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Re:[teacherartexchange] Drawing pencils - LONG

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From: Sue Stevens (suestevens_at_TeacherArtExchange)
Date: Tue Aug 23 2005 - 18:29:03 PDT


Hi all,
I did a lot of research on this a few years ago and made a nice handout on
it. I have included the text below for your info. Sorry that I could not
attach the nicely formatted page, but at least you have the information if
you want it - by the way - cool pencil facts at the bottom of the section.
Sue Stevens

All about the
PENCIL!

In ancient Rome, scribes wrote on papyrus (an early form of paper from
Egypt) with a thin metal rod called a stylus, which left a light but
readable mark. Other early styluses were made of lead. Today we still call
the core of a pencil the "lead" even though it is made from nontoxic
graphite.

Graphite came into widespread use following the discovery of a large
graphite deposit in Borrowdale, England in 1564. Graphite left a darker mark
than lead, making it ideal for use by writers and artists, but was so soft
and brittle that it required a holder. At first, sticks of graphite were
wrapped in string. Later, the graphite was inserted into wooden sticks that
had been hollowed-out by hand!
The hardness or softness of these pencils was dependent on the quality or
purity of the graphite, and so was difficult - or impossible - to control.
Different methods of refining and mixing of graphite were experimented with
over the years, but it was not until about 1795 that a Frenchman,
Nicolas-Jacques Cont?, developed a process for making pencil leads that is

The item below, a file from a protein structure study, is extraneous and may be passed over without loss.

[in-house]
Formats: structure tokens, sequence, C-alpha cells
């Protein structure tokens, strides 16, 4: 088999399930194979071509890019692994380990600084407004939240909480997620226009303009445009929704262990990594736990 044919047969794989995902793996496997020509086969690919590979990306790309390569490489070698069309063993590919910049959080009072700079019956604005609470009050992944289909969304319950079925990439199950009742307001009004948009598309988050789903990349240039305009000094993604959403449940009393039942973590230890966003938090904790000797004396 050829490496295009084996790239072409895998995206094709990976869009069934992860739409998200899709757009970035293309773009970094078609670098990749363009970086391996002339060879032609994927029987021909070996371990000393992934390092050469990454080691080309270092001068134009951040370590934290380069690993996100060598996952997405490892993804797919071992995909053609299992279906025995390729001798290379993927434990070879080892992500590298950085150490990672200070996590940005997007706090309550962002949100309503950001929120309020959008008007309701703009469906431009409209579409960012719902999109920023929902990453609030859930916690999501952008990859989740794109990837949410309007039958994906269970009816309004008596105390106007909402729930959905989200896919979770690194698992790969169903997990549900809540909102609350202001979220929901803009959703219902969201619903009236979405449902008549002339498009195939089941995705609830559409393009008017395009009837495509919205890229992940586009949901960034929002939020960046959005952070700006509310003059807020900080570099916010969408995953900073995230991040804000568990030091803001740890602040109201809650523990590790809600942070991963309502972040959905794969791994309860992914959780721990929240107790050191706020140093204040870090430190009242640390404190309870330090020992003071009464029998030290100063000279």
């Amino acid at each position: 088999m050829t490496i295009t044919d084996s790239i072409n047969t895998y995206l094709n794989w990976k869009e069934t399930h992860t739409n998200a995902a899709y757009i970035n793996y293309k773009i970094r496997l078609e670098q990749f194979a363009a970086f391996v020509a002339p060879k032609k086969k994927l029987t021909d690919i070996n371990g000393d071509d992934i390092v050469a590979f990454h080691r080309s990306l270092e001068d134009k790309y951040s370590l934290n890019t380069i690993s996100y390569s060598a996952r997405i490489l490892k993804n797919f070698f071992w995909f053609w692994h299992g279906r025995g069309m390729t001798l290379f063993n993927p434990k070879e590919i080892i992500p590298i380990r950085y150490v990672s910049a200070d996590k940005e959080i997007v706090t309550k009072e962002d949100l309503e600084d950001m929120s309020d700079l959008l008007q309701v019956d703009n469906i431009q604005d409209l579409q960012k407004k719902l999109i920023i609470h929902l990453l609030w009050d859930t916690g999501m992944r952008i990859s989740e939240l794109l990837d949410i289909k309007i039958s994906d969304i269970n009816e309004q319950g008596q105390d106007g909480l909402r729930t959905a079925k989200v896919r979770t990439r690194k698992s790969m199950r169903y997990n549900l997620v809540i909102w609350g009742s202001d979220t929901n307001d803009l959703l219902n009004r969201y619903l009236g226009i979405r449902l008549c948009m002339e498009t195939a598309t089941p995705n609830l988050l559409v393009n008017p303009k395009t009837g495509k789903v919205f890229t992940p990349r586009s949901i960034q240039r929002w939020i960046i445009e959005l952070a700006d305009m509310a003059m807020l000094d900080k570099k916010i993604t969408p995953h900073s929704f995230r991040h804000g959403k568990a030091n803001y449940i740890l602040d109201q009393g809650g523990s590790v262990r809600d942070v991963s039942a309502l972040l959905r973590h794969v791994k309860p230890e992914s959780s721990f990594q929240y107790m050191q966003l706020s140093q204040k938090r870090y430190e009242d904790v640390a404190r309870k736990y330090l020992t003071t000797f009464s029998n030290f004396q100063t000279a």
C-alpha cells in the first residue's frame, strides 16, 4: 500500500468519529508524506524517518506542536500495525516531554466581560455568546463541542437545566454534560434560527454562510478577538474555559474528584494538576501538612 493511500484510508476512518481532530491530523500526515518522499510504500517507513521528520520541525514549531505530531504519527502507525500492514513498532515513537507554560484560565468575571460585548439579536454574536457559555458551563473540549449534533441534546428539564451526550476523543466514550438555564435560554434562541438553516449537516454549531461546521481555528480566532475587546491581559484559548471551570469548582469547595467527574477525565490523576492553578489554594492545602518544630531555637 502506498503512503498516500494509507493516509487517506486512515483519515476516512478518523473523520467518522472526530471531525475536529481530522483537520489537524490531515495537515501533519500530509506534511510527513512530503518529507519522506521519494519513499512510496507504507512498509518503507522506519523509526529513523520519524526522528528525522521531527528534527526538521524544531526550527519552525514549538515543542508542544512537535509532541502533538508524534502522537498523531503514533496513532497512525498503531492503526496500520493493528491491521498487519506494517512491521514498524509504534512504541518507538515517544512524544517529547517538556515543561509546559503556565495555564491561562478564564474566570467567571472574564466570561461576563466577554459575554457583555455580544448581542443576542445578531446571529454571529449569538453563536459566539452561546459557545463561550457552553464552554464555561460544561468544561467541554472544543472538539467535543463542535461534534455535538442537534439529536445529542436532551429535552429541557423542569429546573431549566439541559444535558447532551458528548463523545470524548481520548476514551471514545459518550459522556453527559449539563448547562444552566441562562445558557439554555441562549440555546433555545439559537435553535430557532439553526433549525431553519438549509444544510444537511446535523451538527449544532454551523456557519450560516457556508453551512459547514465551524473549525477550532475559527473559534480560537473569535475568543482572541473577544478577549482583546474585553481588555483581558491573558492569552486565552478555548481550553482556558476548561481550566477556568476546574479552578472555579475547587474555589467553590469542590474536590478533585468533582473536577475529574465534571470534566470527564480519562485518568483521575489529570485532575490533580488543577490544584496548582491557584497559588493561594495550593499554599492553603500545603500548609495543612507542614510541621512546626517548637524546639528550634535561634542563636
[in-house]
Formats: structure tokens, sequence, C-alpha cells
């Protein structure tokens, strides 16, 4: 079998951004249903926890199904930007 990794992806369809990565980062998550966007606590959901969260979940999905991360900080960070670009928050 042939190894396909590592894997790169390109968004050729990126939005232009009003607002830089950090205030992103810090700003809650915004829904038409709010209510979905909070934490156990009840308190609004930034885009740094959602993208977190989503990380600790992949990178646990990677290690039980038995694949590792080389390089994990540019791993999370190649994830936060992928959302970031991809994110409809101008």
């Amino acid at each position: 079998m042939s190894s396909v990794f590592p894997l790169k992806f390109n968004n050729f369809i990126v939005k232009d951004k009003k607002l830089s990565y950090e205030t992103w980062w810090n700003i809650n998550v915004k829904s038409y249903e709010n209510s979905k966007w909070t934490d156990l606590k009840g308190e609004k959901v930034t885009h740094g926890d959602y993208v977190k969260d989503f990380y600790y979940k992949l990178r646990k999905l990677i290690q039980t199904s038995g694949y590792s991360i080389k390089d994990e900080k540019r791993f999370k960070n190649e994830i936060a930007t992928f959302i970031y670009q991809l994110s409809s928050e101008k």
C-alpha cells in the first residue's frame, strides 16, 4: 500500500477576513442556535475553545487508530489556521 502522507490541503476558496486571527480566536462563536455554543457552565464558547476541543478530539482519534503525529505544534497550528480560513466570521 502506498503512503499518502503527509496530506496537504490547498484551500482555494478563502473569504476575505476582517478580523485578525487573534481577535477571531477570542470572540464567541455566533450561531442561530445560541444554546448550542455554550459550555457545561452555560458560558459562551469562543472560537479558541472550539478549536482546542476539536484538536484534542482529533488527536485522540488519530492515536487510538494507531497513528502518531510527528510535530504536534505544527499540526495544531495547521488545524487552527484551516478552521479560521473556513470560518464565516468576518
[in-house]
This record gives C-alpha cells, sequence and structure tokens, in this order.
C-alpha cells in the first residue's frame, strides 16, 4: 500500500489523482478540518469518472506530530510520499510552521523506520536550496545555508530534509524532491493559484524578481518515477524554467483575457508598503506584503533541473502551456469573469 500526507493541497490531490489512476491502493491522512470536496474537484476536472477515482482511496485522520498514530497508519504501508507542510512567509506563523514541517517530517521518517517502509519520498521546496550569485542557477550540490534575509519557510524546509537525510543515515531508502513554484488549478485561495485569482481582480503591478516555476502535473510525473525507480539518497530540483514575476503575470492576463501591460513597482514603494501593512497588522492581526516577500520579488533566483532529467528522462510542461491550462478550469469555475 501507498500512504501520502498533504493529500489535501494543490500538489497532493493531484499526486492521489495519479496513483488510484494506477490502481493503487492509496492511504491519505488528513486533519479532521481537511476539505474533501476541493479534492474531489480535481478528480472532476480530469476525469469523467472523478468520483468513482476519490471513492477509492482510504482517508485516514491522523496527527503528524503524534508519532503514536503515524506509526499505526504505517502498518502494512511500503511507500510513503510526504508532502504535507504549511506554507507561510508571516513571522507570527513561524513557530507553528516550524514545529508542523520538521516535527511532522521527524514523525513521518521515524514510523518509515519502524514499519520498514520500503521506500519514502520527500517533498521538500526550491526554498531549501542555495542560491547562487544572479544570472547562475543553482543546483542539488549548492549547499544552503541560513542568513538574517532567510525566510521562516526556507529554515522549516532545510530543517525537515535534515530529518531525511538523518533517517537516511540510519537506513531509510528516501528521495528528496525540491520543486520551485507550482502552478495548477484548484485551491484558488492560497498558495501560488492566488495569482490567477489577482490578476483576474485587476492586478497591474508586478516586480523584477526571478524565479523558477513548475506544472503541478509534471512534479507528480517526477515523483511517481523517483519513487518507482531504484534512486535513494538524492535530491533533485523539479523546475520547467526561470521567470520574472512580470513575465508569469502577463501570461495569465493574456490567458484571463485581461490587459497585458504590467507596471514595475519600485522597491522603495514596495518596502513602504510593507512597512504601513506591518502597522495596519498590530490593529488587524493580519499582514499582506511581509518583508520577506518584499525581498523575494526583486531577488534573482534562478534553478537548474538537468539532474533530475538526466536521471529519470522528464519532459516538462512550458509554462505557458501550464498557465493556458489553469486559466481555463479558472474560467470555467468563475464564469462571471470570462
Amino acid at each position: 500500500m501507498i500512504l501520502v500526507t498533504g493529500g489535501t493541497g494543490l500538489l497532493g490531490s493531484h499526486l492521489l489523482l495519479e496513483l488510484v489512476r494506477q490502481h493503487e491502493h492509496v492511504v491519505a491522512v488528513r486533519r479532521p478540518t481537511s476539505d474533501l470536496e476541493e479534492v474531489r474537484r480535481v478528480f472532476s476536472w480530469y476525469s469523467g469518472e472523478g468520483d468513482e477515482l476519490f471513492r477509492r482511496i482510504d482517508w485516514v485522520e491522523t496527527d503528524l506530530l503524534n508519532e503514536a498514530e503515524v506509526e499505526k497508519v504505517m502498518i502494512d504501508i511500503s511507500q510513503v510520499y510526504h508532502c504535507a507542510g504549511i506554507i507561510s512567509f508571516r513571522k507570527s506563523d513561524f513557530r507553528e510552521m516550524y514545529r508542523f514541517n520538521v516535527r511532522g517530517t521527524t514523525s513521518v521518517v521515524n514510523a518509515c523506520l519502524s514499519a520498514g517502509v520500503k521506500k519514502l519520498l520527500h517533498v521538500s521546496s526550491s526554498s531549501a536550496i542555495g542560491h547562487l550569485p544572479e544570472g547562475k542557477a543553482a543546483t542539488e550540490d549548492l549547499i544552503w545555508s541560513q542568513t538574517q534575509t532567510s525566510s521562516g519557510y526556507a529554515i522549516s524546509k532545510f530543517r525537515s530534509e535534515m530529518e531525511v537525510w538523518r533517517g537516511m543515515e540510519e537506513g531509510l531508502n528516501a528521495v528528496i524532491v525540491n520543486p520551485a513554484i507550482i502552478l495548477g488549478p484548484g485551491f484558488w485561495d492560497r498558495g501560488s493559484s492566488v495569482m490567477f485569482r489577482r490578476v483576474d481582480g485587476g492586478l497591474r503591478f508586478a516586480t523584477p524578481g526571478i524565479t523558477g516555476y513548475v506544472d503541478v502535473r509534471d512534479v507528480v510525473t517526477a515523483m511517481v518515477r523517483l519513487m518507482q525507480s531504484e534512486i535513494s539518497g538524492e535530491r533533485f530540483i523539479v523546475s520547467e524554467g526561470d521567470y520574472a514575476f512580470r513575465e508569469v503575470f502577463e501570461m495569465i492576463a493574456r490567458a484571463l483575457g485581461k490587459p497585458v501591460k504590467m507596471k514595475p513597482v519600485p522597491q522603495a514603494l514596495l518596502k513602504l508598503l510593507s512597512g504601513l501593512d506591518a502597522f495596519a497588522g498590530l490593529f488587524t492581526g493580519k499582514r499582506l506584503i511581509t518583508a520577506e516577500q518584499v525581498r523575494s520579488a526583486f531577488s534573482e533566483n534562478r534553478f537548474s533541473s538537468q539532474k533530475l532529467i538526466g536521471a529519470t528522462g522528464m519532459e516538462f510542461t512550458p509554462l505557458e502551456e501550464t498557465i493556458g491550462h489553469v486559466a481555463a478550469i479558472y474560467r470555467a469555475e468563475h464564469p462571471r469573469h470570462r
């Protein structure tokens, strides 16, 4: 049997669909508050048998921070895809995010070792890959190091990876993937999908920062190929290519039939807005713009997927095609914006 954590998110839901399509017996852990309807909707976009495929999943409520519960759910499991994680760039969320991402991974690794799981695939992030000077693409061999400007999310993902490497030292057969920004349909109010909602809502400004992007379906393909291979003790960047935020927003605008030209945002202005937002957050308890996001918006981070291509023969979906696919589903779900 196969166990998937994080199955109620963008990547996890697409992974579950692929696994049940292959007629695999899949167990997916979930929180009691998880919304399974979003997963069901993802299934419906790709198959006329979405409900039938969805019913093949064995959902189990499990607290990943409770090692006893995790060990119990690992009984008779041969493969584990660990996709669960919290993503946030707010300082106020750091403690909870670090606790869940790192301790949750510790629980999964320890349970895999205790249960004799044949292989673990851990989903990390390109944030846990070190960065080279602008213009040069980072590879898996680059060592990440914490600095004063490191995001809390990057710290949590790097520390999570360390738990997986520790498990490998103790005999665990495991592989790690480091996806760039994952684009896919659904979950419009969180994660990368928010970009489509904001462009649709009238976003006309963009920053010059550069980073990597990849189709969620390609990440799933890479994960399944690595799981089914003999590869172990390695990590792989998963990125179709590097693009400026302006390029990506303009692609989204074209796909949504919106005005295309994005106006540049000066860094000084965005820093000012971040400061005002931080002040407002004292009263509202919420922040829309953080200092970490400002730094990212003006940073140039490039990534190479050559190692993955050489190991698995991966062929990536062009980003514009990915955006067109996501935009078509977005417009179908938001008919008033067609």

still in use today. The process, known as the Cont? Process, involves the
mixing of finely powdered graphite with finely ground clay particles and
shaping and baking the mixture. By controlling the ratio of clay to
graphite, varying degrees of hardness can be obtained, as well as fairly
consistent and reproducible quality from batch to batch.

By the beginning of the twentieth century, a combination letter-number
system had been established and was in use by nearly all European pencil
makers, and was also used for some American-made pencils. This system is
still in use today, and provides for a wide range of grades, usually
consisting of the series:
9H, 8H, ... , 2H, H, F, HB, B, 2B, ... , 8B, 9B
where 9H (Hardness) is the hardest, 9B (Blackness) is the softest. The
letter "F" is also used to indicate that the pencil sharpens to a fine pont.
At the same time, a number-only system was in use, particularly in the U.S.,
which is still in use. The list below indicates approximate equivalents
between the two systems:
#1 --- B, #2 --- HB, #2? --- F, #3 --- H, #4 --2H
The common #2, or HB grade pencil in the middle of the range, is considered
to be the preferred grade for general purpose writing. Harder pencils are
most often used for drafting purposes, while softer grades are usually
preferred by artists.

Pencils have been painted yellow ever since the 1890s. And that bright
colour isn't just so you can find them on your desk more easily! During the
1800s, the best graphite in the world came from China. American pencil
makers wanted a special way to tell people that their pencils contained
Chinese graphite. In China, the colour yellow is associated with royalty and
respect. American pencil manufacturers began painting their pencils bright
yellow to communicate this "regal" feeling and association with China.

The typical pencil can draw a line 56.3 kilometers ( 35 miles) long!
The average pencil can be sharpened 17 times.
You can write about 45 000 words with a pencil.
Each year, more than 14 billion pencils are produced.
300 000 pencils can be made from a sizeable tree.
Until 1876 almost all pencils were square . Then hexagonal, round and other
shapes began to appear.

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